The North Carolina Jaycee Burn Center actively participates in efforts to create national and statewide legislation to increase fire and burn prevention. Faculty and staff at the Burn Center provide research, expert testimonials and lobby for new legislation. Over the years, the Burn Center has been integral in helping increase fire safety through legislation.
Current legislative efforts
Polybrominated Diphenyl Ethers (PBDEs) are a class of highly efficient brominated flame retardant, but they are also linked to numerous negative health impacts in humans. Children’s exposure to PBDEs is greater than that of adults, primarily through breast milk and house dust. The North Carolina Jaycee Burn Center supports the banning of PBDEs because there are other widely available flame retardants that do not pose such health threats.
Past legislative successes
Signed into law on August 26, 2009, by Gov. Beverly Perdue, this act made important safety provisions regarding the display of pyrotechnics (fireworks). The law made clear that the manufacture, sale and use of fireworks in North Carolina is prohibited except for public exhibitions, when a permit is required. It made the sale of fireworks to all persons under the age of 16 prohibited. Firework safety came into the spotlight during the North Carolina Jaycee Burn Center’s work with survivors of the deadly Ocracoke Island explosion in July 2009.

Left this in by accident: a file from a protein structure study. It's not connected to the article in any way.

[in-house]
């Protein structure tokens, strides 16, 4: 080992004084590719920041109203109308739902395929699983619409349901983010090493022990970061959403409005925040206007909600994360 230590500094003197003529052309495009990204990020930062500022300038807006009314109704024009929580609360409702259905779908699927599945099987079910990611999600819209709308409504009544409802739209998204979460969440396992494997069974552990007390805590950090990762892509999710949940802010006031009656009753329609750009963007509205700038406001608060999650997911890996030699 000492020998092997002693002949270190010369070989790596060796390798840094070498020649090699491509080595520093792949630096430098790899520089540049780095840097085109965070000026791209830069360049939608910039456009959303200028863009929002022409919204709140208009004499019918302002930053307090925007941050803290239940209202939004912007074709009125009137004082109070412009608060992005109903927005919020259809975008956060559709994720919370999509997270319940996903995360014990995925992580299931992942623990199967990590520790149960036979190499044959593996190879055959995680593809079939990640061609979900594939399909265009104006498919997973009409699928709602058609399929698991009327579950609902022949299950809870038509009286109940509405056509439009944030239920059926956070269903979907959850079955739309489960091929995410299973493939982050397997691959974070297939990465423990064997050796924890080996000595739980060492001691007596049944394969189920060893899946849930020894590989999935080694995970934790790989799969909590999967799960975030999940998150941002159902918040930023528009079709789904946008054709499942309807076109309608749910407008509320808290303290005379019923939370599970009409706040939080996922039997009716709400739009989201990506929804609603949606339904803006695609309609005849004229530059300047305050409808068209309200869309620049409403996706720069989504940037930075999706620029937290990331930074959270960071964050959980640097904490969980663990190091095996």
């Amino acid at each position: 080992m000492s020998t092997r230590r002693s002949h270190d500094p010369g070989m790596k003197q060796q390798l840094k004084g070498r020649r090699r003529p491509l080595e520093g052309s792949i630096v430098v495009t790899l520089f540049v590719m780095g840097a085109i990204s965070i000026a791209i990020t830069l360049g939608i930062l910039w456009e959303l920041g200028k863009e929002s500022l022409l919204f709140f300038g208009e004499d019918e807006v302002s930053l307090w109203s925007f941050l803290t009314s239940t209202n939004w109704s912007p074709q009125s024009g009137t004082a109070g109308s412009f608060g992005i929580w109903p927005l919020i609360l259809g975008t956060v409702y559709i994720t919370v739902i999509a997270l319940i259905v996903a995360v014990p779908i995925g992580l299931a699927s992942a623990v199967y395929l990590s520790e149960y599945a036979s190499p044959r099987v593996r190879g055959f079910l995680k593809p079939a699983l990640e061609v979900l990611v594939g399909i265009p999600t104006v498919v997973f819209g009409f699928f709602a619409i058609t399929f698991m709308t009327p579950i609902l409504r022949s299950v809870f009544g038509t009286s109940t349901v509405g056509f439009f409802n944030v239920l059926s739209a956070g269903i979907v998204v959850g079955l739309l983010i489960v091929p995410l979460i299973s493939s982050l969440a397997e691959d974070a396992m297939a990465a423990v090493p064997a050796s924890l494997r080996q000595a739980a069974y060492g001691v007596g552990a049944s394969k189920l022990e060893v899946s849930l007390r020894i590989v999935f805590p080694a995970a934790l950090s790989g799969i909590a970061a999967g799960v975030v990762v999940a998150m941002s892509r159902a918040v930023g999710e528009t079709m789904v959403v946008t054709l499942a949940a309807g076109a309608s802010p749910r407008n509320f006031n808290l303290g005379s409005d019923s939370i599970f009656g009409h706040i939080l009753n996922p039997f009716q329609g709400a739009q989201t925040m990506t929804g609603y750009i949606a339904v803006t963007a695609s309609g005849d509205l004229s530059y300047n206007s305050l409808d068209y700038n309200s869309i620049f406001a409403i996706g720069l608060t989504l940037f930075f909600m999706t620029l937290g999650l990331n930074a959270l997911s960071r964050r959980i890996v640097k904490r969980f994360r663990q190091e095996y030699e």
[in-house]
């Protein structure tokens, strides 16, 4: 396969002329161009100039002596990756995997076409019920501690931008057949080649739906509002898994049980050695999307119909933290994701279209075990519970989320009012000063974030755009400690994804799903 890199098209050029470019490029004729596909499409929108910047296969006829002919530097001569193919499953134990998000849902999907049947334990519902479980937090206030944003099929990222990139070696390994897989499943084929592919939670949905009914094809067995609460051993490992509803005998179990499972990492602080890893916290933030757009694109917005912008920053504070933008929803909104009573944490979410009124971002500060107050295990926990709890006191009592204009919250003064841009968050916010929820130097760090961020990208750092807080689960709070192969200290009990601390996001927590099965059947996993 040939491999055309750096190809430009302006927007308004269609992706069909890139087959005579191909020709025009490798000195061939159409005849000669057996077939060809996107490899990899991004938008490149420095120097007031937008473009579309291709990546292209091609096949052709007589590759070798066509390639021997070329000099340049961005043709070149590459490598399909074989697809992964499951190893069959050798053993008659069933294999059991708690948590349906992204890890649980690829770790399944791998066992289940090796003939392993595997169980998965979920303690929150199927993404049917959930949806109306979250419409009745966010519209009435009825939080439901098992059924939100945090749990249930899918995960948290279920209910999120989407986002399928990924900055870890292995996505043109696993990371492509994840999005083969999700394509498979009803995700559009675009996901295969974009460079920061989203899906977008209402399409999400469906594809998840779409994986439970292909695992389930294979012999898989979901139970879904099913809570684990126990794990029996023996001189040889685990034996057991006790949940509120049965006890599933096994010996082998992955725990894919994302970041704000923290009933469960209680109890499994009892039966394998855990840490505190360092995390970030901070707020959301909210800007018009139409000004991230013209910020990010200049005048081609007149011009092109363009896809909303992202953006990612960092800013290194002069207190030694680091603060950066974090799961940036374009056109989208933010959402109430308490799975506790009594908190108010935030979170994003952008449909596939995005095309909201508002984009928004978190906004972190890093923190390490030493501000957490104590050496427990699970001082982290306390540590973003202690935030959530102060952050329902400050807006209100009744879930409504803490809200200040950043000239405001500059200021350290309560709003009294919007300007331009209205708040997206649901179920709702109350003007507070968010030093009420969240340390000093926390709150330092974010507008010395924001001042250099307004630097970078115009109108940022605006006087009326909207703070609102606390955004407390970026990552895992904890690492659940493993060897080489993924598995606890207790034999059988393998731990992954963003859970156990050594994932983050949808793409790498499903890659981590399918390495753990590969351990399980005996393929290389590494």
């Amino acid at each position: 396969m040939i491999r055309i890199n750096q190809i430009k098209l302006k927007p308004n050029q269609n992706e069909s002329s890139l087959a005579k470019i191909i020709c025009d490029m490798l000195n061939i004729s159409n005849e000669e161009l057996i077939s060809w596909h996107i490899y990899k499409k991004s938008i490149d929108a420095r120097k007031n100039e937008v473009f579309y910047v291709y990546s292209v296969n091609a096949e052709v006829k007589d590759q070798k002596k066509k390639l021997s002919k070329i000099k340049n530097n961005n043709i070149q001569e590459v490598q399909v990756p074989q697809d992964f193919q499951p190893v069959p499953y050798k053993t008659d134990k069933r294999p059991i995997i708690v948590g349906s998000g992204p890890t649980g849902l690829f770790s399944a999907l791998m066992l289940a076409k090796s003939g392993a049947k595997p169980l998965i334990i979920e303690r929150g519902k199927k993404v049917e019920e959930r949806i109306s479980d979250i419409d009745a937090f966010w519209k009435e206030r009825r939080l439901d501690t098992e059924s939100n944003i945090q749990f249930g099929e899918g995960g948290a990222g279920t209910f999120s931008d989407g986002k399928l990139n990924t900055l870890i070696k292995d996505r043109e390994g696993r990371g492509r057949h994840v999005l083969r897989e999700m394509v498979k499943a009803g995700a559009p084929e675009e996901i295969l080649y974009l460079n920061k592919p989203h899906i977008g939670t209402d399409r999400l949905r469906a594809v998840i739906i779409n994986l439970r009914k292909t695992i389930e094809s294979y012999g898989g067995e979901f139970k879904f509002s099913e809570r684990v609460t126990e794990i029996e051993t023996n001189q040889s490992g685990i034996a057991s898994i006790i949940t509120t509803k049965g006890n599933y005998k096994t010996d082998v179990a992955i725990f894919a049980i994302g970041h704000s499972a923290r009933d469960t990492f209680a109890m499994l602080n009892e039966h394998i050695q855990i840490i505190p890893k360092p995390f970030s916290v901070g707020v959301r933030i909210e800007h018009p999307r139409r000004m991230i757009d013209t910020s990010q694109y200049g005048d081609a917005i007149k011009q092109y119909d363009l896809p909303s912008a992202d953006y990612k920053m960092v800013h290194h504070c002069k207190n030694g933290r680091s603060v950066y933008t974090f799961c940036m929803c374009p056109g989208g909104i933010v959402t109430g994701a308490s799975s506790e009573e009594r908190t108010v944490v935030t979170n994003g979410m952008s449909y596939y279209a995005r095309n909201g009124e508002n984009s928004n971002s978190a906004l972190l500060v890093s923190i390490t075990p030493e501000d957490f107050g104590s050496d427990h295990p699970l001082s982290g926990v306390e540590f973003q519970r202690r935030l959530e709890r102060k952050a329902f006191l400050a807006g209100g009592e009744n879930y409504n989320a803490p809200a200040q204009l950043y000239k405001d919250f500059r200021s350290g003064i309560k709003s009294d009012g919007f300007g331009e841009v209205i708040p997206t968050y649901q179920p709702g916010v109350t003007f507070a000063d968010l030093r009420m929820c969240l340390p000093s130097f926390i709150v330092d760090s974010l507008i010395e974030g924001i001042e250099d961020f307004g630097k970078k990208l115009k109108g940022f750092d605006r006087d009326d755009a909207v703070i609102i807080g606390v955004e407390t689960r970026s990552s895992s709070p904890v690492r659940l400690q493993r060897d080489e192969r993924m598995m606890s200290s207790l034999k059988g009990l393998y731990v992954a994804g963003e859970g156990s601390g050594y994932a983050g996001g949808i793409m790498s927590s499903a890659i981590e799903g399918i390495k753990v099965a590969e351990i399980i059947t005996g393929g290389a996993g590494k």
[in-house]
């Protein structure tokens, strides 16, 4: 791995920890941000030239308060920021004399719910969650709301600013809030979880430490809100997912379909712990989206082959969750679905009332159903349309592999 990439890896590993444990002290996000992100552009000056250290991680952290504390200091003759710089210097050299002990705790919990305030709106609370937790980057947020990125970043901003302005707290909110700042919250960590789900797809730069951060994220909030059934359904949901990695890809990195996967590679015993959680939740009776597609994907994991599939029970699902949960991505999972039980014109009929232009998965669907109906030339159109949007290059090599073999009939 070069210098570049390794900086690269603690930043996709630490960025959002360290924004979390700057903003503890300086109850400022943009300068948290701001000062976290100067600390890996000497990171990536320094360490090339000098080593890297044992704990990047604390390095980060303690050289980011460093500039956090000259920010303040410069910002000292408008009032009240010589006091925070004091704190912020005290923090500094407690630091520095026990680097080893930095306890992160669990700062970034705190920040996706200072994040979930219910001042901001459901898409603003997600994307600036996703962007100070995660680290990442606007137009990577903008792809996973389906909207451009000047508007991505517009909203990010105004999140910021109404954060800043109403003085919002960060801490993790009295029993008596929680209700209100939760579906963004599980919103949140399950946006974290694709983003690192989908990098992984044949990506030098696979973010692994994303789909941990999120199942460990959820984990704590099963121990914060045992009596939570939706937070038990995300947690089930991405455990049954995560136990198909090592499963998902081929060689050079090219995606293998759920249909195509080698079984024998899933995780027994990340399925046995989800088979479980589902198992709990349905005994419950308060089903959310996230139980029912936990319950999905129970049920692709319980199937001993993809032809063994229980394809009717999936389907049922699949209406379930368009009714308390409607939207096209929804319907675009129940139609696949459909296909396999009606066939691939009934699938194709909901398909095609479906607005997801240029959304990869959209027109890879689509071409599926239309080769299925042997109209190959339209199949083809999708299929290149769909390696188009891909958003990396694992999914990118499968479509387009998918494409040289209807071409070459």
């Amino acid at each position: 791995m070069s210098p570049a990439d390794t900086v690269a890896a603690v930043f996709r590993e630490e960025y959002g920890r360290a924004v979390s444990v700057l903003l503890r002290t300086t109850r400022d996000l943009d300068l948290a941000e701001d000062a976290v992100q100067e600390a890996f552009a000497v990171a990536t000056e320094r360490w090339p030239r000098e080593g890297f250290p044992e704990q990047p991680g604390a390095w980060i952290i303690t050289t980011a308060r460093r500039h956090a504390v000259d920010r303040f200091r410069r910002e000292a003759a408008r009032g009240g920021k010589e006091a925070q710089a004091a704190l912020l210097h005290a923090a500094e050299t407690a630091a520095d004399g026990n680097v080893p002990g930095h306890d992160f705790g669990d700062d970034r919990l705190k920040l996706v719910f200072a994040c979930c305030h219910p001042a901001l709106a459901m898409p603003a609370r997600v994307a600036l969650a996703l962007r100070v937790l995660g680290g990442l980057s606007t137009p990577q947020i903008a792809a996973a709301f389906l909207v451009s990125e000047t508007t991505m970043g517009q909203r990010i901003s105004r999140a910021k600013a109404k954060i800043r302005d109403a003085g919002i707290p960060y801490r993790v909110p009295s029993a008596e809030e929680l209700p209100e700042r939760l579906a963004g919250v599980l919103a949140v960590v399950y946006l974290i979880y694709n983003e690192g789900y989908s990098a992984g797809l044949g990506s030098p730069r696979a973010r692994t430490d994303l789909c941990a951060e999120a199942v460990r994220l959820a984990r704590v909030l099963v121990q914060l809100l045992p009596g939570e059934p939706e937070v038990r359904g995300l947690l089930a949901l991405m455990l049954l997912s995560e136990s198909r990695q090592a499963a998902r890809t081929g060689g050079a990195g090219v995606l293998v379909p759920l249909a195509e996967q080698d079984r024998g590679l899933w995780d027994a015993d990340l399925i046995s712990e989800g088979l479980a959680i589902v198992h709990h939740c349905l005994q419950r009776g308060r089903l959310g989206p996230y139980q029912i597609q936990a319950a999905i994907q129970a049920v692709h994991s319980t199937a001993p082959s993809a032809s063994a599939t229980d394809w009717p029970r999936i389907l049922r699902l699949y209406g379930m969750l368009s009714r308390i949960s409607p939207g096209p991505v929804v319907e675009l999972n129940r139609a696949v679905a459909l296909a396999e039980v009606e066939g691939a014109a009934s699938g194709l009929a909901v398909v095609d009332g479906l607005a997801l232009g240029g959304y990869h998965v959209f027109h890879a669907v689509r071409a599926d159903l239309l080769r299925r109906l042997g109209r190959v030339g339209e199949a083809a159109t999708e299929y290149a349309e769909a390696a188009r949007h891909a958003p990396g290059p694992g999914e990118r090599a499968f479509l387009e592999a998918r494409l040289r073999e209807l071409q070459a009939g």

Signed into law on June 30, 2009, by Gov. Beverly Perdue, this made it a Class 3 misdemeanor in North Carolina to sell a novelty lighter. Novelty lighters are cigarette, cigar or pipe lighters that are designed to resemble a cartoon character, toy, gun, watch, musical instrument, vehicle, animal, food or beverage, or similar articles, or that plays musical notes. These lighters are especially dangerous for children, who may perceive them as toys. The North Carolina Jaycee Burn Center worked along with the North Carolina Child Fatality Task Force to pass this law.
Signed into law on August 24, 2007, by Gov. Mike Easley, this required tobacco companies to sell only “fire-safe” versions of their cigarettes in North Carolina beginning on January 1, 2010. This means that cigarettes must be self-extinguishing, reducing the number of smoking-related fires and home-fire deaths. Cigarettes are the leading cause of deaths from fires in North Carolina, and it is estimated that fire-safe cigarettes could save as many as 50 lives each year. The Burn Center’s Ernest Grant headed the effort to pass this law as the leader of the North Carolina Coalition for Fire-Safe Cigarettes.
In 1989, the Burn Center’s Ernest Grant successfully lobbied the General Assembly to pass a bill requiring that all water heaters in North Carolina be preset at no greater than 120 degrees. Hot water in the home can be especially hazardous to small children and the elderly. This law makes it less likely that severe burns will occur.